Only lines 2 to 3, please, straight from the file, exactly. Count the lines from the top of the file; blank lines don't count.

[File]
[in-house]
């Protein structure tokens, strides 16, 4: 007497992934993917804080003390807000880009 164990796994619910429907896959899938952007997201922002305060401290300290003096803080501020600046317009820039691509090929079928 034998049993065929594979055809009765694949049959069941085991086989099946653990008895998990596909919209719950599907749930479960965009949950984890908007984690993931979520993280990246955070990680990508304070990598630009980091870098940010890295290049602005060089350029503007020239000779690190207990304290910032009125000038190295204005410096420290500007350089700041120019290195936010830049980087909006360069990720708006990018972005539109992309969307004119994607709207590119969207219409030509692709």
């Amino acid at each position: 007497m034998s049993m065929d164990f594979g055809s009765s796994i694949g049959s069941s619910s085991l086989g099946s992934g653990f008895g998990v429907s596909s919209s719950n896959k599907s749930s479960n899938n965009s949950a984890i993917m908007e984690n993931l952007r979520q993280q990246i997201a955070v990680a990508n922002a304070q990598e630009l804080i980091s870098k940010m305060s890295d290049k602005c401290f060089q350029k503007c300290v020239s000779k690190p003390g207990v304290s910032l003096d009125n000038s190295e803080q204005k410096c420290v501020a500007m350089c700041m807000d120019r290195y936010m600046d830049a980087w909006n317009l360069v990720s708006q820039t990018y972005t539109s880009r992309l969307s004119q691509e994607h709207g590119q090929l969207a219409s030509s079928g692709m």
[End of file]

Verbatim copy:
């Protein structure tokens, strides 16, 4: 007497992934993917804080003390807000880009 164990796994619910429907896959899938952007997201922002305060401290300290003096803080501020600046317009820039691509090929079928 034998049993065929594979055809009765694949049959069941085991086989099946653990008895998990596909919209719950599907749930479960965009949950984890908007984690993931979520993280990246955070990680990508304070990598630009980091870098940010890295290049602005060089350029503007020239000779690190207990304290910032009125000038190295204005410096420290500007350089700041120019290195936010830049980087909006360069990720708006990018972005539109992309969307004119994607709207590119969207219409030509692709």
């Amino acid at each position: 007497m034998s049993m065929d164990f594979g055809s009765s796994i694949g049959s069941s619910s085991l086989g099946s992934g653990f008895g998990v429907s596909s919209s719950n896959k599907s749930s479960n899938n965009s949950a984890i993917m908007e984690n993931l952007r979520q993280q990246i997201a955070v990680a990508n922002a304070q990598e630009l804080i980091s870098k940010m305060s890295d290049k602005c401290f060089q350029k503007c300290v020239s000779k690190p003390g207990v304290s910032l003096d009125n000038s190295e803080q204005k410096c420290v501020a500007m350089c700041m807000d120019r290195y936010m600046d830049a980087w909006n317009l360069v990720s708006q820039t990018y972005t539109s880009r992309l969307s004119q691509e994607h709207g590119q090929l969207a219409s030509s079928g692709m």